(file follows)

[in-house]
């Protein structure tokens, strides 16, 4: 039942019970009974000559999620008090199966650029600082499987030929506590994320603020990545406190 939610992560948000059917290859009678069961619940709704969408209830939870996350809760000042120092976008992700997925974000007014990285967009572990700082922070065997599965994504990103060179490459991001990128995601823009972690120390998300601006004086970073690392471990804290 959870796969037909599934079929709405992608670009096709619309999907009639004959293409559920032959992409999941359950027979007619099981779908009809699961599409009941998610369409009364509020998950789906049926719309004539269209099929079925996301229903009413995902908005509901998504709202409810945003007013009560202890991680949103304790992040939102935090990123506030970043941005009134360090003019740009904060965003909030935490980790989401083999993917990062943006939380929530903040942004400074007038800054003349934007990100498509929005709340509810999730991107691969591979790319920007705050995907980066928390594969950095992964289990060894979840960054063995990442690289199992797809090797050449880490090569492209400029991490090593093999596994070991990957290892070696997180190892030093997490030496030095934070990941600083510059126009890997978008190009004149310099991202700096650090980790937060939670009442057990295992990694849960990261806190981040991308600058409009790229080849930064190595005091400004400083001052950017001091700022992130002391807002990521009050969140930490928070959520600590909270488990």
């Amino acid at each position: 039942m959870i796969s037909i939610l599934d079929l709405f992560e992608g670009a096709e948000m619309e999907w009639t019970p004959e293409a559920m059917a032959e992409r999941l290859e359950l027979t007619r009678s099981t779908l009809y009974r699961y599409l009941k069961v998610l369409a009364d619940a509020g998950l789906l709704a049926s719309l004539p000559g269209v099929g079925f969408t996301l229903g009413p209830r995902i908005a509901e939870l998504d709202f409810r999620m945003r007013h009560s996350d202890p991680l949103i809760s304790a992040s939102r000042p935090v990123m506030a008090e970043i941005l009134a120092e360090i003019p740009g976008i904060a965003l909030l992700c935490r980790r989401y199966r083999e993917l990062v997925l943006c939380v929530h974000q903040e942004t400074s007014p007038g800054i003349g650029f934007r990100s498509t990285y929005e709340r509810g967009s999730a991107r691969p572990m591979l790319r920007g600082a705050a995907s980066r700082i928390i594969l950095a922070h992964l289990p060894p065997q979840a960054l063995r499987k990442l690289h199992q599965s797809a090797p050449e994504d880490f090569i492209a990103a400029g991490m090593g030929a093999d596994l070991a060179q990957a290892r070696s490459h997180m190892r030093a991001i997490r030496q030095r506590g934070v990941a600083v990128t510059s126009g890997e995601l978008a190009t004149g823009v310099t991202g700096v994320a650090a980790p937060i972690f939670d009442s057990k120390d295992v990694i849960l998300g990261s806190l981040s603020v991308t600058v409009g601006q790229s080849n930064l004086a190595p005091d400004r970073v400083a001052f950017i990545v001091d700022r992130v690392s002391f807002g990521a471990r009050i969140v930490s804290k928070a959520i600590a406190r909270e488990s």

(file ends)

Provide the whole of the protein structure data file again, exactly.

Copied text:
[in-house]
């Protein structure tokens, strides 16, 4: 039942019970009974000559999620008090199966650029600082499987030929506590994320603020990545406190 939610992560948000059917290859009678069961619940709704969408209830939870996350809760000042120092976008992700997925974000007014990285967009572990700082922070065997599965994504990103060179490459991001990128995601823009972690120390998300601006004086970073690392471990804290 959870796969037909599934079929709405992608670009096709619309999907009639004959293409559920032959992409999941359950027979007619099981779908009809699961599409009941998610369409009364509020998950789906049926719309004539269209099929079925996301229903009413995902908005509901998504709202409810945003007013009560202890991680949103304790992040939102935090990123506030970043941005009134360090003019740009904060965003909030935490980790989401083999993917990062943006939380929530903040942004400074007038800054003349934007990100498509929005709340509810999730991107691969591979790319920007705050995907980066928390594969950095992964289990060894979840960054063995990442690289199992797809090797050449880490090569492209400029991490090593093999596994070991990957290892070696997180190892030093997490030496030095934070990941600083510059126009890997978008190009004149310099991202700096650090980790937060939670009442057990295992990694849960990261806190981040991308600058409009790229080849930064190595005091400004400083001052950017001091700022992130002391807002990521009050969140930490928070959520600590909270488990």
């Amino acid at each position: 039942m959870i796969s037909i939610l599934d079929l709405f992560e992608g670009a096709e948000m619309e999907w009639t019970p004959e293409a559920m059917a032959e992409r999941l290859e359950l027979t007619r009678s099981t779908l009809y009974r699961y599409l009941k069961v998610l369409a009364d619940a509020g998950l789906l709704a049926s719309l004539p000559g269209v099929g079925f969408t996301l229903g009413p209830r995902i908005a509901e939870l998504d709202f409810r999620m945003r007013h009560s996350d202890p991680l949103i809760s304790a992040s939102r000042p935090v990123m506030a008090e970043i941005l009134a120092e360090i003019p740009g976008i904060a965003l909030l992700c935490r980790r989401y199966r083999e993917l990062v997925l943006c939380v929530h974000q903040e942004t400074s007014p007038g800054i003349g650029f934007r990100s498509t990285y929005e709340r509810g967009s999730a991107r691969p572990m591979l790319r920007g600082a705050a995907s980066r700082i928390i594969l950095a922070h992964l289990p060894p065997q979840a960054l063995r499987k990442l690289h199992q599965s797809a090797p050449e994504d880490f090569i492209a990103a400029g991490m090593g030929a093999d596994l070991a060179q990957a290892r070696s490459h997180m190892r030093a991001i997490r030496q030095r506590g934070v990941a600083v990128t510059s126009g890997e995601l978008a190009t004149g823009v310099t991202g700096v994320a650090a980790p937060i972690f939670d009442s057990k120390d295992v990694i849960l998300g990261s806190l981040s603020v991308t600058v409009g601006q790229s080849n930064l004086a190595p005091d400004r970073v400083a001052f950017i990545v001091d700022r992130v690392s002391f807002g990521a471990r009050i969140v930490s804290k928070a959520i600590a406190r909270e488990s």